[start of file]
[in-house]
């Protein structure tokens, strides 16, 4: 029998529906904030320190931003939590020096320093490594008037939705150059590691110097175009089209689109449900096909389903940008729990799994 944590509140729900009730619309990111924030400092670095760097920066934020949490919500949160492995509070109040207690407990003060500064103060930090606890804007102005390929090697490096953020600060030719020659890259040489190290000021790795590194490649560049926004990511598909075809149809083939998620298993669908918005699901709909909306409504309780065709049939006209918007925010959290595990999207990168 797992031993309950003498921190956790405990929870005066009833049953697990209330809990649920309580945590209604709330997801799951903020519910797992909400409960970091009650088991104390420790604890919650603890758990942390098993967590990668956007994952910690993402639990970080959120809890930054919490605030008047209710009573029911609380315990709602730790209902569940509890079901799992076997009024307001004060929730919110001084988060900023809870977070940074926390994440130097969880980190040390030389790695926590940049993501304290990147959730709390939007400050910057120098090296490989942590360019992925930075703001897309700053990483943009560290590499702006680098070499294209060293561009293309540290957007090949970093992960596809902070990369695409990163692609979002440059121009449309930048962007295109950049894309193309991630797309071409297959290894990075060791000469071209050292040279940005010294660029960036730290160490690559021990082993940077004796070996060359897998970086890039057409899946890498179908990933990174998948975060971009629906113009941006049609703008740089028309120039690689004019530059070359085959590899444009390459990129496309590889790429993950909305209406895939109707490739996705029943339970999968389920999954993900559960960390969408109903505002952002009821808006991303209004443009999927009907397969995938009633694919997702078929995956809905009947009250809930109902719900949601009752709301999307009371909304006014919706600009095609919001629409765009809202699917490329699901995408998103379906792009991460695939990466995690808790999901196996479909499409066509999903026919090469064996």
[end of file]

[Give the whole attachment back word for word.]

[in-house]
């Protein structure tokens, strides 16, 4: 029998529906904030320190931003939590020096320093490594008037939705150059590691110097175009089209689109449900096909389903940008729990799994 944590509140729900009730619309990111924030400092670095760097920066934020949490919500949160492995509070109040207690407990003060500064103060930090606890804007102005390929090697490096953020600060030719020659890259040489190290000021790795590194490649560049926004990511598909075809149809083939998620298993669908918005699901709909909306409504309780065709049939006209918007925010959290595990999207990168 797992031993309950003498921190956790405990929870005066009833049953697990209330809990649920309580945590209604709330997801799951903020519910797992909400409960970091009650088991104390420790604890919650603890758990942390098993967590990668956007994952910690993402639990970080959120809890930054919490605030008047209710009573029911609380315990709602730790209902569940509890079901799992076997009024307001004060929730919110001084988060900023809870977070940074926390994440130097969880980190040390030389790695926590940049993501304290990147959730709390939007400050910057120098090296490989942590360019992925930075703001897309700053990483943009560290590499702006680098070499294209060293561009293309540290957007090949970093992960596809902070990369695409990163692609979002440059121009449309930048962007295109950049894309193309991630797309071409297959290894990075060791000469071209050292040279940005010294660029960036730290160490690559021990082993940077004796070996060359897998970086890039057409899946890498179908990933990174998948975060971009629906113009941006049609703008740089028309120039690689004019530059070359085959590899444009390459990129496309590889790429993950909305209406895939109707490739996705029943339970999968389920999954993900559960960390969408109903505002952002009821808006991303209004443009999927009907397969995938009633694919997702078929995956809905009947009250809930109902719900949601009752709301999307009371909304006014919706600009095609919001629409765009809202699917490329699901995408998103379906792009991460695939990466995690808790999901196996479909499409066509999903026919090469064996």